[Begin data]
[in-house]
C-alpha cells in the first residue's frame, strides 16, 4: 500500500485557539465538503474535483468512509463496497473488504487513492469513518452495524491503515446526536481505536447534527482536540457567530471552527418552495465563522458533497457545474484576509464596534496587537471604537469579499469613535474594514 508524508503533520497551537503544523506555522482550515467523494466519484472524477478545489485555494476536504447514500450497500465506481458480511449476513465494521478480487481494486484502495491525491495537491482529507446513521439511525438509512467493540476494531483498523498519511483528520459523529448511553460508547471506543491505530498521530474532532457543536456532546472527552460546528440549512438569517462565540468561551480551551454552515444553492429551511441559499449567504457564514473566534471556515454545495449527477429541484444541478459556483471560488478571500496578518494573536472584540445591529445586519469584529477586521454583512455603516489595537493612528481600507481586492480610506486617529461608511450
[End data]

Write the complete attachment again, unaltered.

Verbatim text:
[in-house]
C-alpha cells in the first residue's frame, strides 16, 4: 500500500485557539465538503474535483468512509463496497473488504487513492469513518452495524491503515446526536481505536447534527482536540457567530471552527418552495465563522458533497457545474484576509464596534496587537471604537469579499469613535474594514 508524508503533520497551537503544523506555522482550515467523494466519484472524477478545489485555494476536504447514500450497500465506481458480511449476513465494521478480487481494486484502495491525491495537491482529507446513521439511525438509512467493540476494531483498523498519511483528520459523529448511553460508547471506543491505530498521530474532532457543536456532546472527552460546528440549512438569517462565540468561551480551551454552515444553492429551511441559499449567504457564514473566534471556515454545495449527477429541484444541478459556483471560488478571500496578518494573536472584540445591529445586519469584529477586521454583512455603516489595537493612528481600507481586492480610506486617529461608511450